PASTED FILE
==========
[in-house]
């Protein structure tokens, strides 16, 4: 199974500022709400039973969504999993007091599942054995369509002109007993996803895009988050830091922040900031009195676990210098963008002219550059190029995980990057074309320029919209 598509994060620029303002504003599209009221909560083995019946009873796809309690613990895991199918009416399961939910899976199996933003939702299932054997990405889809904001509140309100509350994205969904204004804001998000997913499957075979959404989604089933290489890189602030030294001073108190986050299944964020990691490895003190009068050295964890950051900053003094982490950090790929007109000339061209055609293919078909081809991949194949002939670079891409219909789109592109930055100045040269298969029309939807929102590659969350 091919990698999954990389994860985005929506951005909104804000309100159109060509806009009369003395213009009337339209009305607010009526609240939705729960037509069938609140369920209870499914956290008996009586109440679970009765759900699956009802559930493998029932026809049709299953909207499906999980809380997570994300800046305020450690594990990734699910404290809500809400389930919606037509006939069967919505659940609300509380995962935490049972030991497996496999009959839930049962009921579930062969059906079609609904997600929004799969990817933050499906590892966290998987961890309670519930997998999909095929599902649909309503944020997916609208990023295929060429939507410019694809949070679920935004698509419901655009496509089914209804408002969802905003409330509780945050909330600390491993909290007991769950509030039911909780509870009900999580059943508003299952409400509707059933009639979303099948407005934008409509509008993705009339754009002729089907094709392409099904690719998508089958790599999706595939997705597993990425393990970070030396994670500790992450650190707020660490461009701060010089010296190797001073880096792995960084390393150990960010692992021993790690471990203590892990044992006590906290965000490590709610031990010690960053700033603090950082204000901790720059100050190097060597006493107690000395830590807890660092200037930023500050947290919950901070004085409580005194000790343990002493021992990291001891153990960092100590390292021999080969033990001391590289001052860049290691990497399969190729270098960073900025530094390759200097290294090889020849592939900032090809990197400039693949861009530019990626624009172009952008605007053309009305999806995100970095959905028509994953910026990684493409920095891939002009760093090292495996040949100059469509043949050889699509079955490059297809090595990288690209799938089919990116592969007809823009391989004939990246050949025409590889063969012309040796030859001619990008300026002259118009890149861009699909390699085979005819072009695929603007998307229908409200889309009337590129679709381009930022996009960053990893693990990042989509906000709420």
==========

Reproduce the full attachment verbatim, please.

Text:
[in-house]
């Protein structure tokens, strides 16, 4: 199974500022709400039973969504999993007091599942054995369509002109007993996803895009988050830091922040900031009195676990210098963008002219550059190029995980990057074309320029919209 598509994060620029303002504003599209009221909560083995019946009873796809309690613990895991199918009416399961939910899976199996933003939702299932054997990405889809904001509140309100509350994205969904204004804001998000997913499957075979959404989604089933290489890189602030030294001073108190986050299944964020990691490895003190009068050295964890950051900053003094982490950090790929007109000339061209055609293919078909081809991949194949002939670079891409219909789109592109930055100045040269298969029309939807929102590659969350 091919990698999954990389994860985005929506951005909104804000309100159109060509806009009369003395213009009337339209009305607010009526609240939705729960037509069938609140369920209870499914956290008996009586109440679970009765759900699956009802559930493998029932026809049709299953909207499906999980809380997570994300800046305020450690594990990734699910404290809500809400389930919606037509006939069967919505659940609300509380995962935490049972030991497996496999009959839930049962009921579930062969059906079609609904997600929004799969990817933050499906590892966290998987961890309670519930997998999909095929599902649909309503944020997916609208990023295929060429939507410019694809949070679920935004698509419901655009496509089914209804408002969802905003409330509780945050909330600390491993909290007991769950509030039911909780509870009900999580059943508003299952409400509707059933009639979303099948407005934008409509509008993705009339754009002729089907094709392409099904690719998508089958790599999706595939997705597993990425393990970070030396994670500790992450650190707020660490461009701060010089010296190797001073880096792995960084390393150990960010692992021993790690471990203590892990044992006590906290965000490590709610031990010690960053700033603090950082204000901790720059100050190097060597006493107690000395830590807890660092200037930023500050947290919950901070004085409580005194000790343990002493021992990291001891153990960092100590390292021999080969033990001391590289001052860049290691990497399969190729270098960073900025530094390759200097290294090889020849592939900032090809990197400039693949861009530019990626624009172009952008605007053309009305999806995100970095959905028509994953910026990684493409920095891939002009760093090292495996040949100059469509043949050889699509079955490059297809090595990288690209799938089919990116592969007809823009391989004939990246050949025409590889063969012309040796030859001619990008300026002259118009890149861009699909390699085979005819072009695929603007998307229908409200889309009337590129679709381009930022996009960053990893693990990042989509906000709420």